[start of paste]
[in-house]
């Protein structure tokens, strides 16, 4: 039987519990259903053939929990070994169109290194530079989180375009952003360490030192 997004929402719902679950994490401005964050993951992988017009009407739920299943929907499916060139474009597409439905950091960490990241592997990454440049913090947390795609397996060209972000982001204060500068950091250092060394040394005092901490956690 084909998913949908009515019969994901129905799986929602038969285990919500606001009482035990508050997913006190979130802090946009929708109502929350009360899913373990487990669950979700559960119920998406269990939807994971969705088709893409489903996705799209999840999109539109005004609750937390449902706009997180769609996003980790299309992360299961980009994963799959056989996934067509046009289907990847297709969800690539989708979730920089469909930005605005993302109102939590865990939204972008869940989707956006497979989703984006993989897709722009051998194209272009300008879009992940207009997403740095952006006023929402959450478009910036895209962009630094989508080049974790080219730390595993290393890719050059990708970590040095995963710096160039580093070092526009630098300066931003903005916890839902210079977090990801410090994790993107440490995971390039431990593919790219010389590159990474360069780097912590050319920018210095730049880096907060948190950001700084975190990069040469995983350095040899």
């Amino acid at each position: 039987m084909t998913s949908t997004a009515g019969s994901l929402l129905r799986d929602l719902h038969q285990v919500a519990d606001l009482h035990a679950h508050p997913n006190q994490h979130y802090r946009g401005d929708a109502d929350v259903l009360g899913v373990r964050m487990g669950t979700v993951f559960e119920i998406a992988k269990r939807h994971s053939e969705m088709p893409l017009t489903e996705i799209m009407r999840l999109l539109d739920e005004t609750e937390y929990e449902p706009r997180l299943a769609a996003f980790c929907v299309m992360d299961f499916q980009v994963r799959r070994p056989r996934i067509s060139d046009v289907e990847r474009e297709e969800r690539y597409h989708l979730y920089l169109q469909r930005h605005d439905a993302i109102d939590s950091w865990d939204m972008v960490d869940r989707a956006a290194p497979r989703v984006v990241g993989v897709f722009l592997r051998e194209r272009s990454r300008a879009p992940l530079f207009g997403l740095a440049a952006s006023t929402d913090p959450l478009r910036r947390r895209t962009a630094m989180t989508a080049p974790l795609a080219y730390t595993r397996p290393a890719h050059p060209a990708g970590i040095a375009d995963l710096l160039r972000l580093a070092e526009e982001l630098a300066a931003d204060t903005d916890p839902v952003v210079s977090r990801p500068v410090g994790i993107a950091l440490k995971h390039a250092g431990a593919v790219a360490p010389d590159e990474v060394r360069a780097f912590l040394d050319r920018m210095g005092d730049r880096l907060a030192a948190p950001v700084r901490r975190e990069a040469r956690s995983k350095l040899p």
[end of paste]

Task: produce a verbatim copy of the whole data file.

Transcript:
[in-house]
């Protein structure tokens, strides 16, 4: 039987519990259903053939929990070994169109290194530079989180375009952003360490030192 997004929402719902679950994490401005964050993951992988017009009407739920299943929907499916060139474009597409439905950091960490990241592997990454440049913090947390795609397996060209972000982001204060500068950091250092060394040394005092901490956690 084909998913949908009515019969994901129905799986929602038969285990919500606001009482035990508050997913006190979130802090946009929708109502929350009360899913373990487990669950979700559960119920998406269990939807994971969705088709893409489903996705799209999840999109539109005004609750937390449902706009997180769609996003980790299309992360299961980009994963799959056989996934067509046009289907990847297709969800690539989708979730920089469909930005605005993302109102939590865990939204972008869940989707956006497979989703984006993989897709722009051998194209272009300008879009992940207009997403740095952006006023929402959450478009910036895209962009630094989508080049974790080219730390595993290393890719050059990708970590040095995963710096160039580093070092526009630098300066931003903005916890839902210079977090990801410090994790993107440490995971390039431990593919790219010389590159990474360069780097912590050319920018210095730049880096907060948190950001700084975190990069040469995983350095040899």
């Amino acid at each position: 039987m084909t998913s949908t997004a009515g019969s994901l929402l129905r799986d929602l719902h038969q285990v919500a519990d606001l009482h035990a679950h508050p997913n006190q994490h979130y802090r946009g401005d929708a109502d929350v259903l009360g899913v373990r964050m487990g669950t979700v993951f559960e119920i998406a992988k269990r939807h994971s053939e969705m088709p893409l017009t489903e996705i799209m009407r999840l999109l539109d739920e005004t609750e937390y929990e449902p706009r997180l299943a769609a996003f980790c929907v299309m992360d299961f499916q980009v994963r799959r070994p056989r996934i067509s060139d046009v289907e990847r474009e297709e969800r690539y597409h989708l979730y920089l169109q469909r930005h605005d439905a993302i109102d939590s950091w865990d939204m972008v960490d869940r989707a956006a290194p497979r989703v984006v990241g993989v897709f722009l592997r051998e194209r272009s990454r300008a879009p992940l530079f207009g997403l740095a440049a952006s006023t929402d913090p959450l478009r910036r947390r895209t962009a630094m989180t989508a080049p974790l795609a080219y730390t595993r397996p290393a890719h050059p060209a990708g970590i040095a375009d995963l710096l160039r972000l580093a070092e526009e982001l630098a300066a931003d204060t903005d916890p839902v952003v210079s977090r990801p500068v410090g994790i993107a950091l440490k995971h390039a250092g431990a593919v790219a360490p010389d590159e990474v060394r360069a780097f912590l040394d050319r920018m210095g005092d730049r880096l907060a030192a948190p950001v700084r901490r975190e990069a040469r956690s995983k350095l040899p």